"Old Pelican" further subdivided and sold the property attaching further covenants restricting the land to "single-family" residences and prohibiting any beach or bathing operation for commercial purposes or for use by the general public.*fn1

The "Old Pelican" Beach Club purchased 11-B and in the 1960s built "Old Pelican" on a portion of 11-B. It consisted of 23 units, comprised of 11 buildings, primarily of one-bedroom and two-bedroom cottages separated from each other. The remainder of parcel 11-B and parcel 12 were subdivided and sold. Each deed of sale was subject to the "no hotel" covenant and the "single family" and "beach club" covenants.

The club was open a few months of the year. There was parking for 20 cars. In keeping with the restrictions, the club did not solicit the patronage of the public at large, and owners of the residences that surrounded the club were barred from the club's premises absent permission. The deeds of the surrounding residential parcels provided that while the neighbors had a perpetual easement to the beach, they did not have the right to use the beach club facilities.

The Maitlands purchased parcel 11B-7 on November 13, 1979 (A52). The McCarthys purchased parcel 12D-2 on April 29, 1980 (A55).

B.

In 1985 Robert Cummings, owner of "Old Pelican," sold the club and some adjacent parcels to appellee Pelican. Pelican proposed to tear down the "Old Pelican" Beach Club and build a 68-unit "Pelican Beach Hotel". This plan encountered opposition at the first public hearing on February 3, 1987 before the CZM. Subsequently, Pelican submitted a modified application in response to protests that the permit would violate certain restrictive covenants. The modified plan for a 66-unit beach club was then termed the "Pelican Beach Club" plan. Subsequently, as a result of opposition, the plan was again modified, this time to 60 units. Finally, the CZM conducted another public hearing and voted to grant Pelican a permit.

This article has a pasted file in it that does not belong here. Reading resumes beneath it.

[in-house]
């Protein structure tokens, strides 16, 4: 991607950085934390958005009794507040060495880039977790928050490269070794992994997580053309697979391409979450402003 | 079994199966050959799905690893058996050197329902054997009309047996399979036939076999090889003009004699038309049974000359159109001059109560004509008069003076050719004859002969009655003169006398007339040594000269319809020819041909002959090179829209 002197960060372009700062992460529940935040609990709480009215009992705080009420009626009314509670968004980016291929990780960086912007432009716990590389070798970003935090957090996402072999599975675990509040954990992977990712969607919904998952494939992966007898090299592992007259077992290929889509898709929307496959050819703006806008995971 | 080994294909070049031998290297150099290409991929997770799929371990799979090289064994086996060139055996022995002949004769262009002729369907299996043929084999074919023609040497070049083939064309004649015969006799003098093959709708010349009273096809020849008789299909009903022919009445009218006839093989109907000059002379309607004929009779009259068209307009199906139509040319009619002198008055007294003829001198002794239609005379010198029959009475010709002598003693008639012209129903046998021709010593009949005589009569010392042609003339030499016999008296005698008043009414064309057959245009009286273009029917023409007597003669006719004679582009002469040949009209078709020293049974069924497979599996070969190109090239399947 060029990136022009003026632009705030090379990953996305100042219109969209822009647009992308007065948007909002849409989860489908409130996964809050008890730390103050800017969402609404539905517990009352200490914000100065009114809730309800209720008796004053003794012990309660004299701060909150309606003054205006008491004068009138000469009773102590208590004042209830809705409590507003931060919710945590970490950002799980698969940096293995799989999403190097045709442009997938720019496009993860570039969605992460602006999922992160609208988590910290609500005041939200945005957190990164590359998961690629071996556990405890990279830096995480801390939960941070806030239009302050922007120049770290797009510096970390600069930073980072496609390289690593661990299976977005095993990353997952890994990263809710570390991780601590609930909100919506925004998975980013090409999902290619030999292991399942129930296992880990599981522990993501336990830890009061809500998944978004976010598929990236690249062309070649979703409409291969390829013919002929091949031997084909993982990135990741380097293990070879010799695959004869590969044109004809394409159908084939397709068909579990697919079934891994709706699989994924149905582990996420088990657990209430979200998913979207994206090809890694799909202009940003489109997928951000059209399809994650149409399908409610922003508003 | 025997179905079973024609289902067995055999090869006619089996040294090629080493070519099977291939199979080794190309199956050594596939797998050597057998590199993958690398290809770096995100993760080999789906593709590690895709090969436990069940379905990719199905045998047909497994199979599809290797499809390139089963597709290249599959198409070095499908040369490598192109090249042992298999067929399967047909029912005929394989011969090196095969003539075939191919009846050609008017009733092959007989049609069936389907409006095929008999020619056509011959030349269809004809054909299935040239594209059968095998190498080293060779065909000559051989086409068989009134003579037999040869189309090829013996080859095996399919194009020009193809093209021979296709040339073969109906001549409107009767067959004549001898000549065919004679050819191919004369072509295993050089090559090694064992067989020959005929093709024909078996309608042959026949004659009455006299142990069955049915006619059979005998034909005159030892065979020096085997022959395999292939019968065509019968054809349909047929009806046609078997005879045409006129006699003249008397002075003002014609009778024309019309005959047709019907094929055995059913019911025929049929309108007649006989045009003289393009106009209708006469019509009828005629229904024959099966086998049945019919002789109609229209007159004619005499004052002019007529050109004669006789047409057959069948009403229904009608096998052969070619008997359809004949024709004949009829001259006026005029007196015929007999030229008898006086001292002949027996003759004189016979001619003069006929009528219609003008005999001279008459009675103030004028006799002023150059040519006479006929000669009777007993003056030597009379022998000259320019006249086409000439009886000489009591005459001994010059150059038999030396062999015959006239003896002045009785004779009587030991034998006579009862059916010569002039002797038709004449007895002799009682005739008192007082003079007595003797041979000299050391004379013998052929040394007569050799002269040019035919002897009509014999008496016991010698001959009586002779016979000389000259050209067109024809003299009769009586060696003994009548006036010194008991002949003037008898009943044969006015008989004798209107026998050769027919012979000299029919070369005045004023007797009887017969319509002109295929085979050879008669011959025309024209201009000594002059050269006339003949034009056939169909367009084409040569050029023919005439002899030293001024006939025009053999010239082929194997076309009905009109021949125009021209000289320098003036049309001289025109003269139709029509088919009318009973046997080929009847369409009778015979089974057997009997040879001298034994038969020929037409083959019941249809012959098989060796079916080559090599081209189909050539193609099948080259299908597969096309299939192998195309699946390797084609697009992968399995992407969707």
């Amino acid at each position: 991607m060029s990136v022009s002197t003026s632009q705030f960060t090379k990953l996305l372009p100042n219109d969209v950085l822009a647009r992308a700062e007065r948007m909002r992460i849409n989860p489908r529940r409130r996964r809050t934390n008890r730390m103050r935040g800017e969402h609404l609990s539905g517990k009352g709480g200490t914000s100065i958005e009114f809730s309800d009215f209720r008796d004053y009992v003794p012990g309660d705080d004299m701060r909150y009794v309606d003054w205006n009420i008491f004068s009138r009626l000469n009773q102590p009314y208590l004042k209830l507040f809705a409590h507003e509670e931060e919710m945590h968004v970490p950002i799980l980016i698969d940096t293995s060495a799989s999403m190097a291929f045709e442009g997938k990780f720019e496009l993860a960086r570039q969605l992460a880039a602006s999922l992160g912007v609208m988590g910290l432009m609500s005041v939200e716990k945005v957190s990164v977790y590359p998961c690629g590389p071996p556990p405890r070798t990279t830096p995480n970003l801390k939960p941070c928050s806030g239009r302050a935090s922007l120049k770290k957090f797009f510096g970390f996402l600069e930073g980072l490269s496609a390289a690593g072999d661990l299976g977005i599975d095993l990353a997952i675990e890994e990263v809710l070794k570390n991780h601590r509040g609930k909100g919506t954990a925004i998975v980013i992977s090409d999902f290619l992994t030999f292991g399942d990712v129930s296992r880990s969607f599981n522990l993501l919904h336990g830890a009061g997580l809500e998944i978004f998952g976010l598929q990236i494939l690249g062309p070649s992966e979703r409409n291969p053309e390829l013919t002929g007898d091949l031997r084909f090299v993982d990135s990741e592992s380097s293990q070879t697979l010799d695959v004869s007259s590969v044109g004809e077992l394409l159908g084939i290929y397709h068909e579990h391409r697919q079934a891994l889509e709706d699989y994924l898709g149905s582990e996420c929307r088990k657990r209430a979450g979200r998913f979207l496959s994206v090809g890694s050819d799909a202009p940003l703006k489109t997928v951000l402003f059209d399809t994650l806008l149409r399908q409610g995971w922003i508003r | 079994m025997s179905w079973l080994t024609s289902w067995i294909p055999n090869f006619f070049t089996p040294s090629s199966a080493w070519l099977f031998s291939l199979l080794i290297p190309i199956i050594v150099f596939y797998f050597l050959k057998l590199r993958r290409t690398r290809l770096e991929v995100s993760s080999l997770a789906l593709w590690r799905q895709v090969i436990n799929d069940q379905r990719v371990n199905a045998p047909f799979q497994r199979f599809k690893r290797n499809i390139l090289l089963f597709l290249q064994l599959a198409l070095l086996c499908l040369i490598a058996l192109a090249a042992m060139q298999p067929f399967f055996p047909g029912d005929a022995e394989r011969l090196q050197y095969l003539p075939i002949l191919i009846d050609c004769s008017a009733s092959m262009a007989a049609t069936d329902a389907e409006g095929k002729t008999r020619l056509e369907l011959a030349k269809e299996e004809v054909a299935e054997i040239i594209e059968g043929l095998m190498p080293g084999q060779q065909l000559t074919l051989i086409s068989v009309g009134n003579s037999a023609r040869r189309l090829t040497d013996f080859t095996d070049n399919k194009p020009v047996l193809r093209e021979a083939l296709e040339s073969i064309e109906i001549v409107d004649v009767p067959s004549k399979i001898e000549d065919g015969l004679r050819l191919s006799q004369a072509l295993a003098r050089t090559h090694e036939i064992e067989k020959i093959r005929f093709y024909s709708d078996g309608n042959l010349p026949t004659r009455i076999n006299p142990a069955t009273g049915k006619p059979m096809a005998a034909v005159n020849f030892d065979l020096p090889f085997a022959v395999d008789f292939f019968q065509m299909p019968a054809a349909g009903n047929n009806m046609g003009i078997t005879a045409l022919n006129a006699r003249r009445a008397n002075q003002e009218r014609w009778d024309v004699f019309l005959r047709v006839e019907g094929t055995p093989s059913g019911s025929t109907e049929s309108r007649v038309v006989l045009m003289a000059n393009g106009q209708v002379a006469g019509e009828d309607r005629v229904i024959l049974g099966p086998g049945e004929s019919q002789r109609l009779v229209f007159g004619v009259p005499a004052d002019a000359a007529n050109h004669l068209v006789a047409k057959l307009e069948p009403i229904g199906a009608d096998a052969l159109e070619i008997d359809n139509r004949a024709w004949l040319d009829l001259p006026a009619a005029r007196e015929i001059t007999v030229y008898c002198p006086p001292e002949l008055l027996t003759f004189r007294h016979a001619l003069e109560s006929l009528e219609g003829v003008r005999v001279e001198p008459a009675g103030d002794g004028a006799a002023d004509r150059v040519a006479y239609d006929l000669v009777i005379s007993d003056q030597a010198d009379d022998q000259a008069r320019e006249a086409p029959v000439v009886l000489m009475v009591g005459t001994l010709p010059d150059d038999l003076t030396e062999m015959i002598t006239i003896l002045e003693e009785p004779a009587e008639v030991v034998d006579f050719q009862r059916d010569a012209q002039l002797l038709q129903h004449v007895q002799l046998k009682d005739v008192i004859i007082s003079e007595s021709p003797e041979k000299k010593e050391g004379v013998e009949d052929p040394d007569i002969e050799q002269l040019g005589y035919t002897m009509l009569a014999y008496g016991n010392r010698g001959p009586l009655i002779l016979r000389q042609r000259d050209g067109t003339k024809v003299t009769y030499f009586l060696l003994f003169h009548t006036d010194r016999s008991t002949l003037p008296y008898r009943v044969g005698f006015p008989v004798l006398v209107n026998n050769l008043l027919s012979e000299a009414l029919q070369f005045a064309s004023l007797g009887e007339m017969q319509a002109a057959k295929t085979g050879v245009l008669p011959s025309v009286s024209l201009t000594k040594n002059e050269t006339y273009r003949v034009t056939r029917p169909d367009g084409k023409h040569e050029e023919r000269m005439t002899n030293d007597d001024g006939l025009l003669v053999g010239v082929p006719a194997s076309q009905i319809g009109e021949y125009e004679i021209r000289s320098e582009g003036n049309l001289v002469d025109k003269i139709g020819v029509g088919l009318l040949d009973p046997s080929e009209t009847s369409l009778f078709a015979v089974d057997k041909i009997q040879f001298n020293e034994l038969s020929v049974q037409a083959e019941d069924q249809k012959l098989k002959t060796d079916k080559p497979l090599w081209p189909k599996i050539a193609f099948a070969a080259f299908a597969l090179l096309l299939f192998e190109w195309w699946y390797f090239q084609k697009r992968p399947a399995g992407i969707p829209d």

On June 25, 1987, the CZM published its decision with findings. It granted the permit for a 60-unit beach club consisting of 16 guest room buildings of no more than 5 units each, a main building including a lobby/reception area, a lounge, a dining area seating 120, and meeting rooms with a 100-seat capacity. The permit also approved a manager's residence and a reverse osmosis/sewage treatment/emergency power generator facility also housing electric and telephone switching equipment, laundry, office and storage spaces. (App. I 70-82)

On August 7, 1987, McCarthy filed an appeal with the Board. On October 20, 1987 the Board held a public hearing attended by all interested parties.

On October 28, 1987, the Board held an Executive Session meeting that was not attended by McCarthy, who had received no notice of the meeting, but which was attended by Winston Hodge, Pelican's counsel, and Robert deJongh, Pelican's architect. At the meeting ex parte material was submitted and arguments and comments were made by Pelican's representatives. At the conclusion of the meeting, the Board voted 4 to 1 to affirm the permit.

On December 14, 1987, the Board's written decision affirming the CZM was published. The Maitlands and McCarthy thereafter petitioned the district court for review of the Board decision. The district court consolidated the two cases. Accordingly, for ease of ...